We have been busy transcribing a lengthy interview of Billy Corgan with Jennifer Weigel. We have released transcriptions regarding Donald Trump and Corgan’s views on social media and humanity’s future. These transcriptions so far have been based off of video recordings from a 9 part series released by Big Media Productions on YouTube, but we also found access to the entire two hour interview, with audience participation. Unfortunately, the audio quality of the full interview is poor and some sentences are just invariably lost to audible gargle. Here, we found a bit of Corgan speaking about the possibility of a full band reunion with James Iha and D’arcy Wretzky, Chamberlin included.
JW: “Do you think it’s time for a reunion, with the originals?”
BC: “Are you really asking me this question?”
JW: “I think it makes personally…but everyone wants to know that for some reason. I know that’s so not who we are now. I guess the question would be, would it make sense to sit down and have tea with either of them [Iha or Wretzky]? Because you spent so much time together, would you like to know who they are now?”
BC: “I know who they are…and they know who I am. When you spend that amount of time with somebody, of course they matured…I think the only way to answer every one of these questions is…I have no interest in doing anything that’s inorganic. I have people in my band now that I talk to…and they don’t want to talk to me and I don’t want to talk to them. If they try were lying on the side of the road, I would stop my car and bring them to the hospital, but we don’t send Christmas cards to each other. There’s no relationship. And so when you’re talking about the natural human instinct to find forgiveness and heal a relationship, I think that never ends. That’s a human thing, it has nothing to do with the band or people creating memories. The business of it all, I find quite gross…I think people rarely get out of those things [original reunions] what they think they’re gonna get. Because when a relationship breaks, and I would take it back more to something you’ve experienced in your family life or your romantic life, whatever, when a relationship breaks there are times it’s not gonna get any better. It’s what it was for what it was, underneath a particular set of circumstances…[inaudible]…There’s no temptation there for me. Strickly on my part I think it’s like, “Would I like to find peace?” Absolutely, of course. But beyond all the other stuff…I can’t even imagine that being able to watch.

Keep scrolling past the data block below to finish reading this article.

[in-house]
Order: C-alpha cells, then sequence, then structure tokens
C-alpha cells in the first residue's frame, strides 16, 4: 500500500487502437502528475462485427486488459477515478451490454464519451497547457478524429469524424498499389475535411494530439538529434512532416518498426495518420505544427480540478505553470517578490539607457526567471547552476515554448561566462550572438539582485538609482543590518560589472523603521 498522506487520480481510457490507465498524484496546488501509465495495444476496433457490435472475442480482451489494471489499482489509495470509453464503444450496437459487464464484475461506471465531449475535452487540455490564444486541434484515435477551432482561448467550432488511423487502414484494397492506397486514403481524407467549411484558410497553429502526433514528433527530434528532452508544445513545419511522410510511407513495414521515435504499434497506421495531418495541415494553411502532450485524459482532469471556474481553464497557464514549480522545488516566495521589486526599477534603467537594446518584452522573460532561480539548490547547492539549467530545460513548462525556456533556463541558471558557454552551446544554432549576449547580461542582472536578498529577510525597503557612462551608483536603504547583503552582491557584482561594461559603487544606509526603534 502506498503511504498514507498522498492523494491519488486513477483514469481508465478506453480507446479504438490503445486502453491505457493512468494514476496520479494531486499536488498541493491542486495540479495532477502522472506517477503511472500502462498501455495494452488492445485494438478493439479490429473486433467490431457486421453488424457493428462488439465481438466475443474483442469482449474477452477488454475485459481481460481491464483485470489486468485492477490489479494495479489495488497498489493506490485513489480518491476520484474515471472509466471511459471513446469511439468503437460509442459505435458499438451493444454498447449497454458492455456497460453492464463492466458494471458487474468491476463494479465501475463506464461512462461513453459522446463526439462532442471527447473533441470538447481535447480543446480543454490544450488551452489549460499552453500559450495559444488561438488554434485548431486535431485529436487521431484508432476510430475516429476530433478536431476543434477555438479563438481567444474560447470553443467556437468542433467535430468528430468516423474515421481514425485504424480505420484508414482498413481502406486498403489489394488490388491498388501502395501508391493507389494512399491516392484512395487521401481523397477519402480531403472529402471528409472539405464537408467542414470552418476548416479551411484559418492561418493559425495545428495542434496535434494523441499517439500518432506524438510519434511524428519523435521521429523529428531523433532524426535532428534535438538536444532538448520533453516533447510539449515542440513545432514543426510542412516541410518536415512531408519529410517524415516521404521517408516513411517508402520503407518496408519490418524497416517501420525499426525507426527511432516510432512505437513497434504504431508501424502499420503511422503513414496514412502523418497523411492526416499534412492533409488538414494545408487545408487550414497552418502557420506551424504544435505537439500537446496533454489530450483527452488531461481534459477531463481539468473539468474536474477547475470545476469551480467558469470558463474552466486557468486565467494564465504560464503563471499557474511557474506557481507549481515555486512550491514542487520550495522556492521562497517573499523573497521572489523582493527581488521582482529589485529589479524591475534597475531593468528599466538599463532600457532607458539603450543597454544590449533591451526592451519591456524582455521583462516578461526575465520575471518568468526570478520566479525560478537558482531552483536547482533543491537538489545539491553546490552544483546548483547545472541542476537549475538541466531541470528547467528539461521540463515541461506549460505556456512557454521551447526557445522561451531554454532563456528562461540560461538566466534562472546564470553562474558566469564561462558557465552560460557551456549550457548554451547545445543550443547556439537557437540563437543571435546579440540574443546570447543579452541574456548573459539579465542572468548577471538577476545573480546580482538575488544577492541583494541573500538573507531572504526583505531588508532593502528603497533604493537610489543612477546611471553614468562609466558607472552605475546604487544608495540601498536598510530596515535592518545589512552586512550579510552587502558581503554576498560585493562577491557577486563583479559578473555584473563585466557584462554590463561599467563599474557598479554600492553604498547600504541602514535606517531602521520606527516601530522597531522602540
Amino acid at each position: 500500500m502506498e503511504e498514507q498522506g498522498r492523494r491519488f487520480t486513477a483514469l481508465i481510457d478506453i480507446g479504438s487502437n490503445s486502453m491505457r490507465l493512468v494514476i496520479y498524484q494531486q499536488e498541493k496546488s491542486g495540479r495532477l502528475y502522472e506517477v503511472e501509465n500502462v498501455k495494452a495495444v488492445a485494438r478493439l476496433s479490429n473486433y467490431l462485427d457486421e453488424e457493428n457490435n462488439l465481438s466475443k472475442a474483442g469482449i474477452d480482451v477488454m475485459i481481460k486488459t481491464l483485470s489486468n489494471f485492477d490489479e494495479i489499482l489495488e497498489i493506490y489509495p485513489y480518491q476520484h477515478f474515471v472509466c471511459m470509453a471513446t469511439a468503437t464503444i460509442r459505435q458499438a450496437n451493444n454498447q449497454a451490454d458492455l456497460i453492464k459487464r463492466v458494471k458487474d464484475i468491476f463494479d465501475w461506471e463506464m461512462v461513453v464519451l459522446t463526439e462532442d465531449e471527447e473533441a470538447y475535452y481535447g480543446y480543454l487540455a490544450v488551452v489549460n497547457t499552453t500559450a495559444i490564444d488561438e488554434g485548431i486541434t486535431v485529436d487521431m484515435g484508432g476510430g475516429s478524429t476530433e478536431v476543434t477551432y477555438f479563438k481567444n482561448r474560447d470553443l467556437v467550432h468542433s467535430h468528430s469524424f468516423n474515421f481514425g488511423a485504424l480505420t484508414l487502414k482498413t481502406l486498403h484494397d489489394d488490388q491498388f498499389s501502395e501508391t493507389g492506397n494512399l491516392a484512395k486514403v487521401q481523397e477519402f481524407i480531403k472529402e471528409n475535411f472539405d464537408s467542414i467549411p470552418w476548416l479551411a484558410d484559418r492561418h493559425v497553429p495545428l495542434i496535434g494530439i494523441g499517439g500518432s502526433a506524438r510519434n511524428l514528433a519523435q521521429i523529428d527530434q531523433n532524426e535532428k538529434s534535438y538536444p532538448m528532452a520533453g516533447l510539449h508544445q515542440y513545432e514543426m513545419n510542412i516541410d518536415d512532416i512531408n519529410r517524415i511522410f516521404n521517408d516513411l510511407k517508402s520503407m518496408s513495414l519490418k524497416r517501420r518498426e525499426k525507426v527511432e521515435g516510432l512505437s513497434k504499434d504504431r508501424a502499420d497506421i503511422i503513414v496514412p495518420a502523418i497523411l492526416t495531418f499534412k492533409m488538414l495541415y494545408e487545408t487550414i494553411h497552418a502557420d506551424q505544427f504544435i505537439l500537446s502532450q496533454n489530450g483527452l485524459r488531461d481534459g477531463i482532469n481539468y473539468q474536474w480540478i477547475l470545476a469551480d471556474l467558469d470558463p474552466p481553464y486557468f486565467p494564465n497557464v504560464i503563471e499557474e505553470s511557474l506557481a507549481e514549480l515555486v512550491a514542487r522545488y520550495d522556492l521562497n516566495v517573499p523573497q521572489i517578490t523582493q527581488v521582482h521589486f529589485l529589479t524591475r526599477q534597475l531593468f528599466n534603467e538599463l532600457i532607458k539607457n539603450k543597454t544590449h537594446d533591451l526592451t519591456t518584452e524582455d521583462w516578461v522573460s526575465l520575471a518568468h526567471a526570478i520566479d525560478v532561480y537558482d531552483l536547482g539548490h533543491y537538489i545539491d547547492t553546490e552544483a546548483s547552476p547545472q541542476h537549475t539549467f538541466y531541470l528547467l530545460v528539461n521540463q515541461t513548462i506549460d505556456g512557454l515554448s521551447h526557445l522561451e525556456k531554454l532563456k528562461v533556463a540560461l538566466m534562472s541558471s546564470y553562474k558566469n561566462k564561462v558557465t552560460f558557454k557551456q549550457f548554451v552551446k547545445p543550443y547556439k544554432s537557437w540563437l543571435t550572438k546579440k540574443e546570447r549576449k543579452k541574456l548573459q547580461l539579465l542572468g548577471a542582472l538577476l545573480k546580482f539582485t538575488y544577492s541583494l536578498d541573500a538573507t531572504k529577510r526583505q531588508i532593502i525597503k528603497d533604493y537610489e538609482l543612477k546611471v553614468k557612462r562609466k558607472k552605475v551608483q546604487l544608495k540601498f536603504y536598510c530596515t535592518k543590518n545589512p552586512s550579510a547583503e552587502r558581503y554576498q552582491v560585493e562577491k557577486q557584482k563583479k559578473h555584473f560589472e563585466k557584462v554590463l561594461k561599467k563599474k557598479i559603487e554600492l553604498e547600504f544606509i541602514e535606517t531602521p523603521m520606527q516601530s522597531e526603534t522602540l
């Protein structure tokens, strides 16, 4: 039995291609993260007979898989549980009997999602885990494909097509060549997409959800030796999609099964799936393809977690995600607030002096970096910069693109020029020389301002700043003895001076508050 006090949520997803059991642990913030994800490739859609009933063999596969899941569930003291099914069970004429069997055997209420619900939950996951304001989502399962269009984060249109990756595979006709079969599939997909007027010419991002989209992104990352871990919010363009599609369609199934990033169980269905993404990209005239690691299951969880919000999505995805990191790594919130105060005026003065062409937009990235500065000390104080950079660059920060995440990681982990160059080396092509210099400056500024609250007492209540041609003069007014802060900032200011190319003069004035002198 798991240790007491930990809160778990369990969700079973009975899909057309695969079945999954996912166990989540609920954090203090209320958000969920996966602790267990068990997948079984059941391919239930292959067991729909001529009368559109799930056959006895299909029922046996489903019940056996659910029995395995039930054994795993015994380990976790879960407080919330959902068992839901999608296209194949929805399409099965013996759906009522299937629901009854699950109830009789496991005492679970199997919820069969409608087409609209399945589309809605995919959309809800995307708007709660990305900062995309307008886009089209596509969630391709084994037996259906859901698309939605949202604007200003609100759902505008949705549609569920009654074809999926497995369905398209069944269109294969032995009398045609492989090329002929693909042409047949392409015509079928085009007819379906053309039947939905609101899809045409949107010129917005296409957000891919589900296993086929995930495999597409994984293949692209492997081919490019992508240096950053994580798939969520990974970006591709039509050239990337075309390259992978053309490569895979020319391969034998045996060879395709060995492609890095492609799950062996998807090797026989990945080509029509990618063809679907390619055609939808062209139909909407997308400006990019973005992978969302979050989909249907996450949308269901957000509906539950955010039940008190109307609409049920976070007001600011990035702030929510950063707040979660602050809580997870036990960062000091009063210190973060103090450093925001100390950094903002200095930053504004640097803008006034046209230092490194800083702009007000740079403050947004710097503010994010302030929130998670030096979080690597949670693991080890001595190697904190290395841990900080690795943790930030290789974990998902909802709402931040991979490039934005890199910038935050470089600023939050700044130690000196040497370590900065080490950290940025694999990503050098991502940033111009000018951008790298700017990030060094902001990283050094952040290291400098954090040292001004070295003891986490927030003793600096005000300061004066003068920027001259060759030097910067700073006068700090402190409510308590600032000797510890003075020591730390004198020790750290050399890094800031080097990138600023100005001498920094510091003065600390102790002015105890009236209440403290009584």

Corgan also spoke on various aspects of the band’s past and his relationships to the music industry and audiences:
BC: “I didn’t get into this business I got into…to scream in an empty alleyway. I didn’t design this world [music industry], someone else designed it for me. They gave me a number and said, ‘Okay, now go stand over there.’ Now my natural, Eastern European gypsy spirit wants to kick everyone in the head in response, but it’s not an effective strategy anymore.”
BC: “Like when people would see us back in the day, they wouldn’t understand the combatant nature of the band or my verbal tirades and stuff like that. They didn’t understand it was performance art. We were purposefully pressing buttons being in a generation where they had it all figured out. When you try to engage someone with a different point of view, someone who assumes you align with them socially…and the minute they realize you’re not on their team or determine you’re not in their tribe, how quickly they turn. Generation X in particular led an incredible betrayal of values. The sellout, which was the word at the time, really is…the word of the generation. There has been far more selling out than buying in.”
Corgan has come a long way with this. Since the dissolution of the original lineup, there has been little talk between ex-bandmates outside of Chamberlin. But here, he shows a desire to make peace with them, which doesn’t equal a reunion. It means closure with people who were once part of his life and band, which is something a lot more important than a “reunion.” People will inevitably continue to criticize Corgan for anything he says. But the fact of the matter is, Corgan, Iha and Wretzky are human, not machines who play music for drooling middle aged people. Healing takes time. Respect that.